By bassman2112 21 Comments
You guys have probably seen me posting around Giant Bomb for a few years now - posting about things like having depression, driving a zamboni, as well as posting some music I composed for the Global Game Jam and, more recently, posting a symphonic song I did.
I adore the Giant Bomb community and wanted to give back to you guys by providing an interactive tutorial. I'll lift the curtains and let you guys come behind the scenes of a working musician, giving you my interpretation of what a professional musician does when he/she is working with a piece of music. I'll take you through the entire process - from writing & transcribing what's in your mind to finally having a product that you feel comfortable releasing to the world.
This post is meant for anyone & everyone who is interested in writing & recording music, so I'll try my best to use language that be understood by people of all skill levels. For the purpose of brevity, I will be skipping over some very essential skills such as Music Theory, and basic functionality of DAWs (Digital Audio Workplaces, like Garage Band, Logic, Ableton Live, Cubase, Pro Tools and the like). If you have any basic, specific or technical questions, feel free to leave them in the comments or send me a direct message. I will be more than happy to address any queries you may have.
Let's us begins
The First Few Steps - Composing & Arranging Your Song
Everyone's musical process starts in a different way. Some people like to sit at a piano and plunk out notes until something they like comes out, others like to figure it all out with nothing but a piece of paper & a pencil, where someone else may like composing entirely within a program on their computer (using something like Finale, Guitar Pro, et cetera). Personally, I do all of the above. There is no 'right' or 'wrong' way to write a piece of music as long as you're happy with what comes out in the end.
For the purpose of this post, I will not be composing/writing an original, but rather doing an arrangement of a song composed by someone else. I have chosen to do the song Setting Sail, Coming Home by Darren Korb (from the Bastion soundtrack).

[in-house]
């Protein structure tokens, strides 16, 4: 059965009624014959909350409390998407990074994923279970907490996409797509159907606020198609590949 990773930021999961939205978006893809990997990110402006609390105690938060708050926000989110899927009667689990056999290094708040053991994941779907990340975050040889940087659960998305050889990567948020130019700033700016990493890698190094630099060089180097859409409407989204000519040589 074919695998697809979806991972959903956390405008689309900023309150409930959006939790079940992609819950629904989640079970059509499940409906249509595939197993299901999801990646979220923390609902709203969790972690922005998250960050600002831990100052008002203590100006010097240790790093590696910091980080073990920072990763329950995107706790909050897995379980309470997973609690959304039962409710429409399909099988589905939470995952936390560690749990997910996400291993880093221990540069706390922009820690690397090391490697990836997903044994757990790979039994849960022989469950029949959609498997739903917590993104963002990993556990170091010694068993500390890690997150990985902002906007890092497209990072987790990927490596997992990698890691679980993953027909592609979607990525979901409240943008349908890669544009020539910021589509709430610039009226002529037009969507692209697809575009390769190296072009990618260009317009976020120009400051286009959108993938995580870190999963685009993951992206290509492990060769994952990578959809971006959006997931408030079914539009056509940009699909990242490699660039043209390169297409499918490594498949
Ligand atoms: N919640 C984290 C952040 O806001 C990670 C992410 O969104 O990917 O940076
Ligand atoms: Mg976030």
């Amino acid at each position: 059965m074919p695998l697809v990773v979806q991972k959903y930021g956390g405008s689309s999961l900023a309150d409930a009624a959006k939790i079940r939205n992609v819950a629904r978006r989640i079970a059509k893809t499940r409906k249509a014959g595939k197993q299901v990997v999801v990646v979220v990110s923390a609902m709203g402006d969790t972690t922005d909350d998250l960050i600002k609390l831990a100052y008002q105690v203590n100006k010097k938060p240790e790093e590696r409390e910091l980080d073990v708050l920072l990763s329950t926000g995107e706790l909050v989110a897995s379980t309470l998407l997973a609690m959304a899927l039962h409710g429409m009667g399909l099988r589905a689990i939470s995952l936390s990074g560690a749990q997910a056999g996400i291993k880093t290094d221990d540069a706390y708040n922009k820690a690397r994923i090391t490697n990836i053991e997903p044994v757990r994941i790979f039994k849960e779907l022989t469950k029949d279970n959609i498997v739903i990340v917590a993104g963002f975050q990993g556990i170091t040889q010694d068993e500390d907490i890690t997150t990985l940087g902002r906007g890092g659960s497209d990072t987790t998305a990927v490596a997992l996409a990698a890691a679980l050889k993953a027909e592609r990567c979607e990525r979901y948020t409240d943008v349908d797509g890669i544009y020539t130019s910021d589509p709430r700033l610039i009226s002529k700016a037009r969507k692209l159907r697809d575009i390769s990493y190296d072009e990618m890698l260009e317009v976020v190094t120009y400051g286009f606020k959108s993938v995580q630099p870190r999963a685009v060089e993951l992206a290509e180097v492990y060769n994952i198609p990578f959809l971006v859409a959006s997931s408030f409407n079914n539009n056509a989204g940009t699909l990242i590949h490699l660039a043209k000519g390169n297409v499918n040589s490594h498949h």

The way I approach transcription is to start by having an instrument handy (piano, guitar or bass are my personal go tos) and play along with the recording's melody a few times. As I do this I'll jot down what I'm playing into Finale, until the melody is completely transcribed.
On either side of this text is an example of what my initial transcription of both melody/vocal parts looks like. (just give them a click & they'll expand)
Once I'm convinced what I have on the page is correct, that's when I start to flush everything out. My next step is to transcribe all of the chords that are happening underneath. I have included all of the transcriptions, including the one with chords & guitar solo, in the download link below.
Now that we have all of these components, it's time to actually start arranging this tune to make it into something more than just recreating the original.
I have decided to go in a completely different direction with this song and am making it A Capella (done solely with voices, no instruments).
NOTE: Bear in mind that I am going to be doing a fairly elaborate arrangement here. If you're writing an original tune with a band you are already writing/playing with them all the time this whole process may not even be necessary. Since I am only one person and I want a full vocal arrangement, I need something that I can to hand to players that is easy to read/understand so they can perform & record the song with little issue. You may not need to do this in your situation, but it is an extremely valuable skill to have.